But Little Shop perfectly matched its campy source with its pastiche of doo-wop music, while Body Snatchers: The Musical lacks such an ingenious scheme. The 14th Street Playhouse production, a lead-in to an off-Broadway opening, has a likable, talented cast that performs the best numbers with gusto even as it suffers from Body Snatchers' conceptual contradictions.
Body Snatchers' creative brain trust -- composer Bob Lesoine, Greater Tuna's Ed Howard and Jomandi co-founder Thomas W. Jones -- cite Jack Finney's original novel as the play's inspiration. But their Body Snatchers is really its own thing, with the small town of Mill Valley proving a funky place, the streets lined with dancers in hip-hop gear and some of the music tinged with '70s R&B.
Mill Valley's also rather densely populated as we try to sort out its cast of characters, including showman sheriff (T.C. Carson), steamy author Theodora (Jannie Jones), her husband/manager Jack (Clinton Derricks-Carroll) and put-upon Nurse Nancy (Amanda Weeden), who's smitten with the town's nebbish but self-important doctor Miles (Eric Eichenberger, the show's MVP). Their doctor's office scenes boast the play's snappiest patter.
Miles suspects that either a virus or mass hysteria is causing citizens to accuse loved ones of being impostors. Joannie (Clark Mims) a white "fly girl," offers a case in point by singing "She's Not My Mom," and when the back-up singers join in, Miles quips, "She's hearing voices!"
Jones also directs Body Snatchers and injects plenty of energy to its most spirited numbers, with "Welcome to the Party" keeping the cast in raucous motion. When an unfinished pod person is found in the basement, the partying ensemble moves amusingly in unison to check it out, describing it en masse in "Skin So Smooth."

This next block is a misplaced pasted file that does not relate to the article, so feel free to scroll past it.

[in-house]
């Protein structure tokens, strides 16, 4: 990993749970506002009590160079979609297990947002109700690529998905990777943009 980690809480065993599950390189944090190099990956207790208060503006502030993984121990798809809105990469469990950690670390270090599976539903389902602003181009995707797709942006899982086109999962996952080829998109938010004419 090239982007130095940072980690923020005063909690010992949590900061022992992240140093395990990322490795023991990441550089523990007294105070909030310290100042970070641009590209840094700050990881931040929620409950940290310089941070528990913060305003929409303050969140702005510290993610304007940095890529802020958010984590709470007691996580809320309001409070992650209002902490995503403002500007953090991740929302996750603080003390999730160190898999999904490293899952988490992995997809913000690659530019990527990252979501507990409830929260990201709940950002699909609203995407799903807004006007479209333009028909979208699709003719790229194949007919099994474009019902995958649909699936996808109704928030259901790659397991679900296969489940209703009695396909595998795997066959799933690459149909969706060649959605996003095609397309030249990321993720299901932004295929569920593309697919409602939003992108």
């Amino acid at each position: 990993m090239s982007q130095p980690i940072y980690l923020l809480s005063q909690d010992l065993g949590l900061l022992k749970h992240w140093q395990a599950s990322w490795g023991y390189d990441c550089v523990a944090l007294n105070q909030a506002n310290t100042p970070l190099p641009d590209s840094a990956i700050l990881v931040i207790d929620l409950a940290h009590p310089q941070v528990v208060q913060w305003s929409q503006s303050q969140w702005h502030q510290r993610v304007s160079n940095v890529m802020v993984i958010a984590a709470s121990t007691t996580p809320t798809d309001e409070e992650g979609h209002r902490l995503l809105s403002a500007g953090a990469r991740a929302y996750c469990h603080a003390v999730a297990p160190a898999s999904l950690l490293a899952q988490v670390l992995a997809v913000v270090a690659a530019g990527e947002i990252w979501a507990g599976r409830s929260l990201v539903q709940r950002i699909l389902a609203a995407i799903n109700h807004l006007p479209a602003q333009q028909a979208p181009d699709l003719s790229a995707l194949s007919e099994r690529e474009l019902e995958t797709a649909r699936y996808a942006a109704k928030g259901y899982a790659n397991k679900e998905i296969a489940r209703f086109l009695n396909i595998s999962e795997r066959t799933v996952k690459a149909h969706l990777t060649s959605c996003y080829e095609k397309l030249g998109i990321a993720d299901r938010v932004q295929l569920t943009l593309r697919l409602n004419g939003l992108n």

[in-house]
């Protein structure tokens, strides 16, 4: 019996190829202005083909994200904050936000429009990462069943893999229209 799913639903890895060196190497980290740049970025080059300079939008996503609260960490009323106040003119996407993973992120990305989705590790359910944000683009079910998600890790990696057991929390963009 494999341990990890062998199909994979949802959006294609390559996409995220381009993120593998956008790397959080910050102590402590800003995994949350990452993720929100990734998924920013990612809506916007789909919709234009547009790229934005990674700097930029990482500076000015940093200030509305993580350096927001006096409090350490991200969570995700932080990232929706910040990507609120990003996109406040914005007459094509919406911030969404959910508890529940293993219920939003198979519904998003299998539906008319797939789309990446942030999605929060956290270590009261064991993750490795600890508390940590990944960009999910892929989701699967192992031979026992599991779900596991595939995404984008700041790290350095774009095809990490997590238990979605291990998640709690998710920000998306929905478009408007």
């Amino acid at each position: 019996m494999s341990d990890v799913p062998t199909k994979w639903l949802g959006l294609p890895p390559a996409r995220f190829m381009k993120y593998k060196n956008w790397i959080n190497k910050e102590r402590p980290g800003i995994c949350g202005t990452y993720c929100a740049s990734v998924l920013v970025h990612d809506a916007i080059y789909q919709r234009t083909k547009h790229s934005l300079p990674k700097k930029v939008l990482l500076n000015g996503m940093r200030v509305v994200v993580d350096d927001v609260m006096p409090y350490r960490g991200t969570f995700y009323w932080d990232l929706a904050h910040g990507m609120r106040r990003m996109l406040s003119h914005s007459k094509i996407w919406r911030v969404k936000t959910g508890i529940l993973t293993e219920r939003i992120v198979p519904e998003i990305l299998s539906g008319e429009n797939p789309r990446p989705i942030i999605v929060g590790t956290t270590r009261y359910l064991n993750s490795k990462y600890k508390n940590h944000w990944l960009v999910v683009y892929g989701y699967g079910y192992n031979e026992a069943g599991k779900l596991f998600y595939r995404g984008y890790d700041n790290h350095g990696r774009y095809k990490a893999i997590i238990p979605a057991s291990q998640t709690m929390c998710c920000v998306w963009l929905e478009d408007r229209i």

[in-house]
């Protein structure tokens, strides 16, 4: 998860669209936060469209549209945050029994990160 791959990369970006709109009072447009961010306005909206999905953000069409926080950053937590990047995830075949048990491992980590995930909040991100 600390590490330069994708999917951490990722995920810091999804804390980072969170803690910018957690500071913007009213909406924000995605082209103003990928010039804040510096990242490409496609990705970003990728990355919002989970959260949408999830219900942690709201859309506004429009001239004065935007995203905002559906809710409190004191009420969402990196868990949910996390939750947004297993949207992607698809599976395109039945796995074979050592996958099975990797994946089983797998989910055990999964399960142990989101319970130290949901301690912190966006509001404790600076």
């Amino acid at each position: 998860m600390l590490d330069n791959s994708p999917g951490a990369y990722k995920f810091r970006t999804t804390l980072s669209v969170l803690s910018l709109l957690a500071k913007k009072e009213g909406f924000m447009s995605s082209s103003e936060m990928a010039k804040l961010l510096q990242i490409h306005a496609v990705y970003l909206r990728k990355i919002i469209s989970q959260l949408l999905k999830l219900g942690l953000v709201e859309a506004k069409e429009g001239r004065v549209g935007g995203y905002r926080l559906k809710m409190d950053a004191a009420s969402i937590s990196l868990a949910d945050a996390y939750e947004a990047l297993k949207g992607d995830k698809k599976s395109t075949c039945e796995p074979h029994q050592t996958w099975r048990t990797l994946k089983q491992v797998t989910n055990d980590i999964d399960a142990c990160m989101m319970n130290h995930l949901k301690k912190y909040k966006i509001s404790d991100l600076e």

The return of Becky (Kacie Sheik), Miles' high school love interest, distracts the doc from the townsfolk's transformations and the connection to the oversized bean pods sprouting up all over. Eventually Miles, Becky, Theodora and Jack realize that they're surrounded by emotionless replicants, and Act One ends with the four players confronting giant pods reminiscent of Spinal Tap.
Body Snatchers suffers from having a bumper crop of bad jokes (one pod person calls himself "a human bean") and juvenile innuendoes that make the characters less sympathetic. In its oddest touch, Joannie's mother, Benita Bud, is played by a man (Dennis Spears), and the play can't seem to decide if the joke is that the character is a drag queen, or that the actor is.
Sheik speaks in an "air-head" squeak as Becky, which makes it both funny and impressive when she initially belts out "I'm guilty of uu--uu--uu-- unspeakable crimes!" in a roof-raising voice. Carson demonstrates sinuous footwork and body language as the pod person "master of ceremonies."
Yet the lively choreography and expressive costumes can run contrary to Body Snatchers' essential premise. The play's point is that the pod people have no emotions and that joining them is the most chilling kind of conformity, shown in their theme "Be With Us, Be the Same." At one point, Miles and Becky impersonate pod people by imitating their bizarre dance, "All Night Pod Strut."
But enthusiastic singers like Carson suggest that if pod people have no feelings, they still have soul. Plus, the players dance and dress with such individuality that, in the vocabulary of musical theater, the "assimilation" theme makes little sense.
A work still in progress, Body Snatchers proves a rarity, a musical that would be improved with less humor and more monotony.
Body Snatchers: The Musical plays through May 25 at the 14th Street Playhouse, 173 14th St., with performances at 8 p.m. Wed.-Fri., 3 p.m. and 8 p.m. Sat., and 3 p.m. Sun. $25-$35. 404-733-4738. www.bodysnatchersthemusical.com.
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